When the great deity, for earth too ripe,
Let his divinity o'er-flowing die
In music, through the vales of Thessaly:
Some idly trailed their sheep-hooks on the ground,
And some kept up a shrilly mellow sound
With ebon-tipped flutes: close after these,
Now coming from beneath the forest trees,
A venerable priest full soberly,
Begirt with ministring looks: alway his eye
Stedfast upon the matted turf he kept,
And after him his sacred vestments swept.
From his right hand there swung a vase, milk-white,
Of mingled wine, out-sparkling generous light;
And in his left he held a basket full
Of all sweet herbs that searching eye could cull:
Wild thyme, and valley-lilies whiter still
Than Leda's love, and cresses from the rill.
His aged head, crowned with beechen wreath,
Seem'd like a poll of ivy in the teeth
Of winter hoar. Then came another crowd
Of shepherds, lifting in due time aloud
Their share of the ditty. After them appear'd,
Up-followed by a multitude that rear'd
Their voices to the clouds, a fair wrought car,
Easily rolling so as scarce to mar
The freedom of three steeds of dapple brown:
Who stood therein did seem of great renown
Among the throng. His youth was fully blown,
Shewing like Ganymede to manhood grown;
And, for those simple times, his garments were
A chieftain king's: beneath his breast, half bare,
Was hung a silver bugle, and between
His nervy knees there lay a boar-spear keen.
A smile was on his countenance; he seem'd,
To common lookers on, like one who dream'd
Of idleness in groves Elysian:
But there were some who feelingly could scan
A lurking trouble in his nether lip,
And see that oftentimes the reins would slip
Through his forgotten hands: then would they sigh,
And think of yellow leaves, of owlets cry,
Of logs piled solemnly.Ah, well-a-day,
Why should our young Endymion pine away!

Soon the assembly, in a circle rang'd,
Stood silent round the shrine: each look was chang'd
To sudden veneration: women meek
Beckon'd their sons to silence; while each cheek
Of virgin bloom paled gently for slight fear.
Endymion too, without a forest peer,
Stood, wan, and pale, and with an awed face,
Among his brothers of the mountain chase.
In midst of all, the venerable priest
Eyed them with joy from greatest to the least,
And, after lifting up his aged hands,
Thus spake he: "Men of Latmos! shepherd bands!
Whose care it is to guard a thousand flocks:
Whether descended from beneath the rocks
That overtop your mountains; whether come
From vallies where the pipe is never dumb;
Or from your swelling downs, where sweet air stirs
Blue hare-bells lightly, and where prickly furze
Buds lavish gold; or ye, whose precious charge
Nibble their fill at ocean's very marge,
Whose mellow reeds are touch'd with sounds forlorn
By the dim echoes of old Triton's horn:
Mothers and wives! who day by day prepare
The scrip, with needments, for the mountain air;
And all ye gentle girls who foster up
Udderless lambs, and in a little cup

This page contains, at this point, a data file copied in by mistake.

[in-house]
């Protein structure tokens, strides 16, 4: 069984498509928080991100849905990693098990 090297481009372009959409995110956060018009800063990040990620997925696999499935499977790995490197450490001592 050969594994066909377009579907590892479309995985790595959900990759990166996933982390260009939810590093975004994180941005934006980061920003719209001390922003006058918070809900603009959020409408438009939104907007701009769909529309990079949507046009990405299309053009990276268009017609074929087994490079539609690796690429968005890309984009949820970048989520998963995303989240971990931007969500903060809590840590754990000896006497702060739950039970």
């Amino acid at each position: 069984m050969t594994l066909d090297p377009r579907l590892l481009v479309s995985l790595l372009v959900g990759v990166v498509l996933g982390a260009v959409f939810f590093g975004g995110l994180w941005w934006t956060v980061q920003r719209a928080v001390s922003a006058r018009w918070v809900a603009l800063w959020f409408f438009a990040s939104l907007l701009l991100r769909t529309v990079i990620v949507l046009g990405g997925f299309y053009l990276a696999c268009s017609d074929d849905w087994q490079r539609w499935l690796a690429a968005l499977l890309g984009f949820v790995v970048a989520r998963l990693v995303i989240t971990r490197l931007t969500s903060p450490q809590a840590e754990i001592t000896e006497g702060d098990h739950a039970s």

Will put choice honey for a favoured youth:
Yea, every one attend! for in good truth
Our vows are wanting to our great god Pan.
Are not our lowing heifers sleeker than
Night-swollen mushrooms? Are not our wide plains
Speckled with countless fleeces? Have not rains
Green'd over April's lap? No howling sad
Sickens our fearful ewes; and we have had
Great bounty from Endymion our lord.
The earth is glad: the merry lark has pour'd
His early song against yon breezy sky,
That spreads so clear o'er our solemnity."

Thus ending, on the shrine he heap'd a spire
Of teeming sweets, enkindling sacred fire;
Anon he stain'd the thick and spongy sod
With wine, in honour of the shepherd-god.
Now while the earth was drinking it, and while
Bay leaves were crackling in the fragrant pile,
And gummy frankincense was sparkling bright
'Neath smothering parsley, and a hazy light
Spread greyly eastward, thus a chorus sang:

"O THOU, whose mighty palace roof doth hang
From jagged trunks, and overshadoweth
Eternal whispers, glooms, the birth, life, death
Of unseen flowers in heavy peacefulness;
Who lov'st to see the hamadryads dress
Their ruffled locks where meeting hazels darken;
And through whole solemn hours dost sit, and hearken
The dreary melody of bedded reeds
In desolate places, where dank moisture breeds
The pipy hemlock to strange overgrowth;
Bethinking thee, how melancholy loth
Thou wast to lose fair Syrinxdo thou now,
By thy love's milky brow!
By all the trembling mazes that she ran,
Hear us, great Pan!

"O thou, for whose soul-soothing quiet, turtles
Passion their voices cooingly 'mong myrtles,
What time thou wanderest at eventide
Through sunny meadows, that outskirt the side
Of thine enmossed realms: O thou, to whom
Broad leaved fig trees even now foredoom
Their ripen'd fruitage; yellow girted bees
Their golden honeycombs; our village leas
Their fairest-blossom'd beans and poppied corn;
The chuckling linnet its five young unborn,
To sing for thee; low creeping strawberries
Their summer coolness; pent up butterflies
Their freckled wings; yea, the fresh budding year
All its completionsbe quickly near,
By every wind that nods the mountain pine,
O forester divine!

"Thou, to whom every fawn and satyr flies
For willing service; whether to surprise
The squatted hare while in half sleeping fit;
Or upward ragged precipices flit
To save poor lambkins from the eagle's maw;
Or by mysterious enticement draw
Bewildered shepherds to their path again;
Or to tread breathless round the frothy main,
And gather up all fancifullest shells
For thee to tumble into Naiads' cells,
And, being hidden, laugh at their out-peeping;
Or to delight thee with fantastic leaping,
The while they pelt each other on the crown
With silvery oak apples, and fir cones brown
By all the echoes that about thee ring,